Featured Learning to grade

Discussion in 'Coin Chat' started by GDJMSP, Feb 25, 2014.

  1. GDJMSP

    GDJMSP Numismatist Moderator

    There is one issue with your comments regarding weakly struck coins that must be recognized. It's not that the luster on the coin is unbroken, it's that there never was any luster there in the weakly struck area to begin with. There cannot be luster in an area that is not struck up.

    That said, yes you can tell the difference between a weak strike and wear. But you can't do it based on luster because if there is wear, there is no luster; and if there is a weak strike in a given area, there is no luster in that given area either. Weak strike and wear have that in common which is why so many get confused by the two different things. And it is also why many, even the TPGs at times, interpret what is really wear as a weak strike and thus over-grade the coin.

    The way you differentiate weak strike from wear is by looking very closely at the area in question. The surface of a weakly struck area will be kind of rough, bumpy even. While the surface of an area with wear will be flat and smooth. And on coins with little toning, or no toning if the coin has been dipped, there is a slight color difference between a weak strike and wear. Both will be a shade of grey. But wear will be a darker shade of grey than a weak strike will be. You have to get used to that, experience it, see it numerous times, to be able to recognize it when you do see it. It's tough to recognize the color difference, but the difference is there.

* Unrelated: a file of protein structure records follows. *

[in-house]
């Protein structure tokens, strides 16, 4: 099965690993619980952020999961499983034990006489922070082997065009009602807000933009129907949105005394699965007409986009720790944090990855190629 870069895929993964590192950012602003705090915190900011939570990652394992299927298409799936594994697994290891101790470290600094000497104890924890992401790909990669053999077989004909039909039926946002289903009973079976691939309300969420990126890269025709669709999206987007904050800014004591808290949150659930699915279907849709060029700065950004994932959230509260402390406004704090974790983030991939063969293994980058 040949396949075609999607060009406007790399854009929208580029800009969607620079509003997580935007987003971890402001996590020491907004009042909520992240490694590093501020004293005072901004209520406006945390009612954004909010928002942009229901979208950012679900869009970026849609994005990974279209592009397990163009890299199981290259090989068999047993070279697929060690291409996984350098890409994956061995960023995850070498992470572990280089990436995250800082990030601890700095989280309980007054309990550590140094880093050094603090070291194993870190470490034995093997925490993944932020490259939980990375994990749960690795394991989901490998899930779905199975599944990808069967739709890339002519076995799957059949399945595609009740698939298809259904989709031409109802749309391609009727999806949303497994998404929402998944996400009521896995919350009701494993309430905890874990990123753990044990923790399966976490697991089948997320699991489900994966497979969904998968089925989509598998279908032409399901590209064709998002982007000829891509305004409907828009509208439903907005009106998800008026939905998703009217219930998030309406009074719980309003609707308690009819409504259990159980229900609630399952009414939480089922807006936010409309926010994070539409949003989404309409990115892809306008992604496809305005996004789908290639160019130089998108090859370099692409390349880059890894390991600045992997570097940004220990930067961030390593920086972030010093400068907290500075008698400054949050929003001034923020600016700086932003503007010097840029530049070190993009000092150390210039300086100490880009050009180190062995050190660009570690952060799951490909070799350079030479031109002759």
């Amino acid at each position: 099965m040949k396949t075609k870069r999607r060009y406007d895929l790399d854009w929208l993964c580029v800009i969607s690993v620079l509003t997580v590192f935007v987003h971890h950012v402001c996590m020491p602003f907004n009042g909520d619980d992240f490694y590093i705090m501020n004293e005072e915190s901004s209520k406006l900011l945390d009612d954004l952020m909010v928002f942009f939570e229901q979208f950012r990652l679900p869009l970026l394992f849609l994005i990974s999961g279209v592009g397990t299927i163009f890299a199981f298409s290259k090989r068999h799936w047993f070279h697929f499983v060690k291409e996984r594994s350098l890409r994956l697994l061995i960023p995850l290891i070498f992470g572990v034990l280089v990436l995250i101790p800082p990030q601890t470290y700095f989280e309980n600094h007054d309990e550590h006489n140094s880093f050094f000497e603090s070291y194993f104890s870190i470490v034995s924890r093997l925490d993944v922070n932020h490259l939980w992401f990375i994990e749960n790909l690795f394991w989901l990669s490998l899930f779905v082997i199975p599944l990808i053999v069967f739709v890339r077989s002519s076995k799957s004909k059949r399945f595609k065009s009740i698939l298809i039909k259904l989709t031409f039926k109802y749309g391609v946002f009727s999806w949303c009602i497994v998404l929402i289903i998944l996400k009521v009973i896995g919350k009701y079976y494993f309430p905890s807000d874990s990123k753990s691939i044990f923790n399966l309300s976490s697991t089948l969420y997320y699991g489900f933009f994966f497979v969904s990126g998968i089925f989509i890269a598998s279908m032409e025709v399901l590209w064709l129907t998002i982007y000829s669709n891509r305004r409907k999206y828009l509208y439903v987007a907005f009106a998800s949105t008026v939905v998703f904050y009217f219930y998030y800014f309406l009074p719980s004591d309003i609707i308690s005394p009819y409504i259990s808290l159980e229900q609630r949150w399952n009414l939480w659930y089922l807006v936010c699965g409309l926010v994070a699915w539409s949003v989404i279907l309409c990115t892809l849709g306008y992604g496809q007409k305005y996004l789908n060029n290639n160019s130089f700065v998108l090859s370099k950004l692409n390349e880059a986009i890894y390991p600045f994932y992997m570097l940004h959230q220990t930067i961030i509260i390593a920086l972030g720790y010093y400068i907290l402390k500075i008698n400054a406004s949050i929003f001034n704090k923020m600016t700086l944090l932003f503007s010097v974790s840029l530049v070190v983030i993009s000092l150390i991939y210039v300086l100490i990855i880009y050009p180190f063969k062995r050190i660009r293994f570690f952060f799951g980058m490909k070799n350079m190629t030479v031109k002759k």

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  3. statequarterguy

    statequarterguy Love Pucks

    Good point, many say, including myself, "The luster is not broke", but there is less luster in the weak area, just not the smoothness and grayness of wear.
     
  4. medoraman

    medoraman Supporter! Supporter

    Just clarifying, this is only an issue regarding US grading practices. Ancient grading does not raise a grade simply because it was a bad strike or worn die, a grade is a grade regardless of reason. Yes, some US dealers are trying to play this "weak strike" game, but experienced ancient collectors don't fall for it.
     
  5. statequarterguy

    statequarterguy Love Pucks

    Definitely, it’s usually wear being passed off as weak strike. Some issues, weak strikes are the best there is, so they sell as uncirculated. If weak strikes aren’t common for the issue, I down grade them.
     
  6. CamaroDMD

    CamaroDMD Supporter! Supporter

    Great info here Doug...even a few little bits I didn't know. Thanks for sharing!!!
     
  7. kaosleeroy108

    kaosleeroy108 The Mahayana Tea Shop & hobby center

    awesome thread guys
     
  8. josh's coins

    josh's coins Well-Known Member

    The technology of the future has solved this problem. I'm referring to featured threads of course.
     
  9. Kirkuleez

    Kirkuleez 80 proof

    I've always found it good practice to grade all of my pocket change before tossing it into the change jar. I think that we all concentrate on what the grade of early coins are, but miss a golden opportunity for practice. This was something that my grandfather taught me to do thirty years ago, and it has served me well over the years.
     
  10. TheFinn

    TheFinn Well-Known Member

    If you have a coin with low details, but full luster, it isn't/can't be weakly struck as GDJMSP said because it isn't fully struck. Such a coin would have been struck with worn dies. A fully struck coin will have full luster. A weakly struck coin will have luster on the parts that actually touched the die. If the planchet did not strike part of the die, it isn't fully struck enough to move the metal, so the surface you see is what was on the raw planchet. After working in a mint, this is a very common occurrence and easy to see. The Canadians call coins that do not have luster on the high points "Die Burn". You see it on a lot of George VI dollars and halves on his cheek bone. That is why they lowered the relief of QEII when they changed designs in 1953.
     
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